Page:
28 Oct 2010

  • Posted by John Valentine
  • Beginning Your Muay Thai Journey

    This post comes from our newest Author: John Valentine.

    Following a class I was teaching recently at Hidden Valley Martial Arts, Steve Spencer approached me about writing a piece on Muay Thai kick boxing. I was honored to do so, and then began to reflecting on my Muay Thai path and the things that originally drew me to the sport. While it has been over a decade since I first stepped into the gym, I could still remember the excitement and nervousness I felt as I contemplated my decisions. I also remembered that I had many questions. The following touches on some of the things you may be asking yourself as you consider starting your own journey into Muay Thai.

    What is Muay Thai and where does it come from?

    As one might guess, the art of Muay Thai originates from Thailand, and while there are conflicting opinions as to the exact date of its creation, many indicators point to it having been around in one form or another since the Middle Ages. Tracking the history proves difficult due to the lack of written records during Muay Thai’s early years, where we must rely primarily on its oral traditions.

    What is not in dispute is that Muay Thai’s history is deeply entwined with the history of Thailand itself. Many believe that origins of Muay Thai were born out of necessity as constant invasions led the Thai people to look for effective ways to defend themselves in hand-to-hand combat when tactical weapons had failed or were unavailable.

    Muay Thai is famous for and is commonly referred to as “the art of eight limbs” which comes largely from its use of punches, kicks, elbows, and knee strikes (eight points of contact). When you compare this style to others such as traditional western boxing that has only 2 points of contact (fists), you soon learn to appreciate the real life and deadly applications that this art holds. Muay Thai is a both a professional and amateur sport, and also has a popular following in the fitness community for its “hard charged” work-outs.  It has also made a name for itself as one of the most effective and at times devastating forms of self-defense, a fact that has been proven time and time again in the UFC and other MMA venues.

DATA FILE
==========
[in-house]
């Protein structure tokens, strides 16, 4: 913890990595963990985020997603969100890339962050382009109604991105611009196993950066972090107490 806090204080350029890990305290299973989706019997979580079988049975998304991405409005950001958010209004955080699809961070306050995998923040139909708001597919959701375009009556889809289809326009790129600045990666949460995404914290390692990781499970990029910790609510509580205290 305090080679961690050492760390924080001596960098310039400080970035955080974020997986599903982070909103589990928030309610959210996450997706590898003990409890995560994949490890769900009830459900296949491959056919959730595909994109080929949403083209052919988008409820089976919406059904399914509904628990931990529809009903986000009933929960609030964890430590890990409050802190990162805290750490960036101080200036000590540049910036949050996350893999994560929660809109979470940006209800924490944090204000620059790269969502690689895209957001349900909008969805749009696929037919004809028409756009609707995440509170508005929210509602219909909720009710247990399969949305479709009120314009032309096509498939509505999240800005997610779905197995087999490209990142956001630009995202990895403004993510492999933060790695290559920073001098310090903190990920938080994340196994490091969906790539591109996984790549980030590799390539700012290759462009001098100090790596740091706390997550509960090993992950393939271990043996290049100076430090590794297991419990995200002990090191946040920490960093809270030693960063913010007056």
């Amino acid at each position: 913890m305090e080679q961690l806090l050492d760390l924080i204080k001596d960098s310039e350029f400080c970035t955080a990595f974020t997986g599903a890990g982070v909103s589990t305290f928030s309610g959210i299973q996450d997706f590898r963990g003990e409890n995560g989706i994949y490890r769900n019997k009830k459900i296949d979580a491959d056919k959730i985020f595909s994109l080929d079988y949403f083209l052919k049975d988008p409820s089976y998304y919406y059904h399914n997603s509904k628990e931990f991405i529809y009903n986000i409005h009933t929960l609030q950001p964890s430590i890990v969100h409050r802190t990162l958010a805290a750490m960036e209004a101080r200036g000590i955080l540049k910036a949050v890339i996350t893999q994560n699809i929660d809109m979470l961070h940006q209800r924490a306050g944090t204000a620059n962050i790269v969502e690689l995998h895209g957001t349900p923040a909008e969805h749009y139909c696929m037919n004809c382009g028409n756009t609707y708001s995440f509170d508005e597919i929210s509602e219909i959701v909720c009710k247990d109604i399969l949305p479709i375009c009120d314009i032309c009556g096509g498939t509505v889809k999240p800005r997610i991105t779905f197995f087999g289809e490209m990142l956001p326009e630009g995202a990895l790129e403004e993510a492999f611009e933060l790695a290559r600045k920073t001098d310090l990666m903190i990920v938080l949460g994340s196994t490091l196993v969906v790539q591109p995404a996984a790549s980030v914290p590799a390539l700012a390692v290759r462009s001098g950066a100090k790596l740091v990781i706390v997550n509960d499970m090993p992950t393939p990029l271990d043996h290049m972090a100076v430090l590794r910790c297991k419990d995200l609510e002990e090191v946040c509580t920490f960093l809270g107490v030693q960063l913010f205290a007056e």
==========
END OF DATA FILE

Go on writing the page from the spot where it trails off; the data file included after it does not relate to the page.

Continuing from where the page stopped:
However, for the people of Thailand, Muay Thai is more than just fighting. It represents a spiritual way of life and is deeply engrained in their history, culture, community, and identity. Like baseball here in the states, Muay Thai is Thailand’s highly revered national sport.

    Is Muay Thai right for me?

    Before you can answer this you must first decide what you hope to gain from your martial arts training. Is it to get in shape? For self defense? Your health? Challenge? Discipline? Fighter training? Regardless of the reasons you choose, you need to make sure that they are the right reasons for you.  Knowing why you are training will help you understand what, how, and where to train.

    For me, my goal was to become a more well-rounded fighter.  I was already coming from a strong wrestling background, so Muay Thai seemed like a perfect choice for me to round out my already strong take-down and ground game.

    Should you choose to train in Muay Thai, you will find that while there is much to learn, you can progress fairly quickly if you apply yourself to building and mastering a solid technical base. While the sport does have some physical demands you can go at your own pace and focus on those techniques that are within your limits.  Additionally you can enjoy Muay Thai even if you are not ready spar, gaining skills through focus mitt and heavy bag training.

    If you are looking for other rewards they are plentifully; transcending beyond simply the physical advantages.  The art has enriched the physical and moral well being of the Thai people for generations, and when you become connected to the history and tradition you will find it will become an increasing part of your way of life.